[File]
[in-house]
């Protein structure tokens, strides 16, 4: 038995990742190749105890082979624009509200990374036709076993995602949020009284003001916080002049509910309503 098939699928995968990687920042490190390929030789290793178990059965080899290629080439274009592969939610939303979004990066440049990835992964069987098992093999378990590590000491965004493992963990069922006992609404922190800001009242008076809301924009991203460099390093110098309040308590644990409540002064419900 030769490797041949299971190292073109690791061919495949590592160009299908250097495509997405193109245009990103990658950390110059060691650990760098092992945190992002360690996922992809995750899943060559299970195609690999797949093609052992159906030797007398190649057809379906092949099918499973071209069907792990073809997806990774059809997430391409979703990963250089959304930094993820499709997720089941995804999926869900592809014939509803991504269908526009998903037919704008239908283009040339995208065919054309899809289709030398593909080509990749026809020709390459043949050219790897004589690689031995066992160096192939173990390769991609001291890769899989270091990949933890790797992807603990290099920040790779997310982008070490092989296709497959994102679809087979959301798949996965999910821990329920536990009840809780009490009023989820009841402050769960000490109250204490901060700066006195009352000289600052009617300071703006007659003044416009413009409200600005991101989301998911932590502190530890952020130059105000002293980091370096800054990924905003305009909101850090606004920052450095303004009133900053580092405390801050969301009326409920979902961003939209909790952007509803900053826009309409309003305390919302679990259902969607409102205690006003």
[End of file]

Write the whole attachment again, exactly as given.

[in-house]
């Protein structure tokens, strides 16, 4: 038995990742190749105890082979624009509200990374036709076993995602949020009284003001916080002049509910309503 098939699928995968990687920042490190390929030789290793178990059965080899290629080439274009592969939610939303979004990066440049990835992964069987098992093999378990590590000491965004493992963990069922006992609404922190800001009242008076809301924009991203460099390093110098309040308590644990409540002064419900 030769490797041949299971190292073109690791061919495949590592160009299908250097495509997405193109245009990103990658950390110059060691650990760098092992945190992002360690996922992809995750899943060559299970195609690999797949093609052992159906030797007398190649057809379906092949099918499973071209069907792990073809997806990774059809997430391409979703990963250089959304930094993820499709997720089941995804999926869900592809014939509803991504269908526009998903037919704008239908283009040339995208065919054309899809289709030398593909080509990749026809020709390459043949050219790897004589690689031995066992160096192939173990390769991609001291890769899989270091990949933890790797992807603990290099920040790779997310982008070490092989296709497959994102679809087979959301798949996965999910821990329920536990009840809780009490009023989820009841402050769960000490109250204490901060700066006195009352000289600052009617300071703006007659003044416009413009409200600005991101989301998911932590502190530890952020130059105000002293980091370096800054990924905003305009909101850090606004920052450095303004009133900053580092405390801050969301009326409920979902961003939209909790952007509803900053826009309409309003305390919302679990259902969607409102205690006003």